In fact, the Indian workers are effectively buying green cards from their employers by accepting low wages for working long hours in Americans’ outsourced jobs. In this Congress-created swap, U.S. and Indian investors reap huge profits, Indian workers get green cards, and American college-graduates get pink slips and lower wages.
What do the Indian Visa-Workers Want from Congress?
Indian tech-workers have prospered from this outsourcing-for-green-cards process, but they also have a huge incentive to change immigration even more to their favor.
So they have organized to lobby American legislators for laws that would remove the country caps and let them rush to the head of the green-card line.
So far, with the help of persuasive spouses and of rural Indian doctors, the visa-workers have won solid or tacit support from more than 320 of the 445 legislators in the House — including several GOP members of the Committee on Rules which has the power to endorse or block Yoder’s outsourcing bill.
The spouses and the Indian doctors in rural districts are very influential in this lobbying campaign, Fresco told Breitbart. “To me, what works is to show the [Indian] people… the doctors are the ones that move the needle, and the wives,” he said, adding:
One of the things we do very effectively is that we take all of the doctors … at the [local] hospitals and take them to the [congressional] members’ offices and the member knows the doctors … They all have stories about how they want to start their clinic, buy a house and [without a green card] they can’t do anything.
Roughly four percent of the Indian visa-workers are doctors, partly because Congress does not require hospitals to hire Americans before importing cheaper foreign doctors.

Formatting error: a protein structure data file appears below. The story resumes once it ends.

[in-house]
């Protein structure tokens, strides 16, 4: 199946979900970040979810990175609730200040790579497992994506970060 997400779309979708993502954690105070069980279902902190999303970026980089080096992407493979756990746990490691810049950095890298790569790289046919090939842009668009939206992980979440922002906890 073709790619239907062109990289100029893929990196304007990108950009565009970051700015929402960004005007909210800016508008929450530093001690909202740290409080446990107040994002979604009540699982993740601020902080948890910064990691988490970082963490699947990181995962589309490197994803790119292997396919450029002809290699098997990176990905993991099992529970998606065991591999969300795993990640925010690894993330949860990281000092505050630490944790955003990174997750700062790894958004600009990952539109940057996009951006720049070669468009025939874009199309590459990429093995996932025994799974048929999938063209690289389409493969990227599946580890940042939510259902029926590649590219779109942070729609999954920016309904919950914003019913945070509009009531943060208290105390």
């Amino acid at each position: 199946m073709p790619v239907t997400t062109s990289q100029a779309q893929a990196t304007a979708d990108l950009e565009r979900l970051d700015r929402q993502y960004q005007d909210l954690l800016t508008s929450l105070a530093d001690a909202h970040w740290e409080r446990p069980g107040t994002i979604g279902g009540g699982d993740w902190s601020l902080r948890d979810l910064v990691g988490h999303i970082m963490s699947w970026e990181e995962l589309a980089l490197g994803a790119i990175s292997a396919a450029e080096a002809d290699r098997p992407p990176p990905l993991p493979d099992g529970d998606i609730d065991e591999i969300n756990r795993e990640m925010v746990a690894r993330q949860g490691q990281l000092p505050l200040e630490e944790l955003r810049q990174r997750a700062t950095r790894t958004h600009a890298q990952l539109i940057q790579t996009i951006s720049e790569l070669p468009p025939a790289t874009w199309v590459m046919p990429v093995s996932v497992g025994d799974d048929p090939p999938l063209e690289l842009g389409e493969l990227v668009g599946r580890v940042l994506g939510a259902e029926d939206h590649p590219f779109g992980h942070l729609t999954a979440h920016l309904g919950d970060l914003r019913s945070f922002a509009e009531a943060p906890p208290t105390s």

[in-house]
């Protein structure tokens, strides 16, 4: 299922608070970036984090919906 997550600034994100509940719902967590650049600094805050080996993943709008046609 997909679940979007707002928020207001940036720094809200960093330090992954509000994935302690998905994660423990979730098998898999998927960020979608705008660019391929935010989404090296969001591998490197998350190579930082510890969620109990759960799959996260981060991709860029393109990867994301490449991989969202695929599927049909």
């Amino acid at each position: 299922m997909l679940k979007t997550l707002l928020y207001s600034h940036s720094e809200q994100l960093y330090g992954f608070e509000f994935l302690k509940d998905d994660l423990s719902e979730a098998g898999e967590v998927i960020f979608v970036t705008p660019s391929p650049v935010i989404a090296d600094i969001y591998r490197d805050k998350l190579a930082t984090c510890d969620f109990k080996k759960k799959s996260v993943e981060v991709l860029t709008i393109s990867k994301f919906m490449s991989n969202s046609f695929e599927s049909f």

Yoder has accepted the Indians’ claim that the country caps are discriminatory. On July 25, as he pushed his H..R. 392 bill into the 2019 spending plan, he declared:
Mr. Chairman, that is discriminatory, it is wrong, it is unjust, and we have a chance here today in this committee in a bipartisan way to put a stop to that, to make this a first-come, first served basis and to quit this horrible discriminatory practice.
Yoder’s Kansas district includes many Indian visa-workers — many of whom are working in the 400-plus outsourced healthcare and software jobs which exclude the young Americans graduates in his own district.
“We’ve got a growing Indian population here in our community,” Yoder told Vice magazine.”Lots of high school immigrants, lots of families, really building our community and what happening to them is an injustice that has to be corrected by Congress.”
— #HR392-fairness 4all (@pp2014gc) December 10, 2017
Yoder is trying to win reelection in a slightly Democratic-leaning district and may have thought his green-card plan would help win support from swing voters.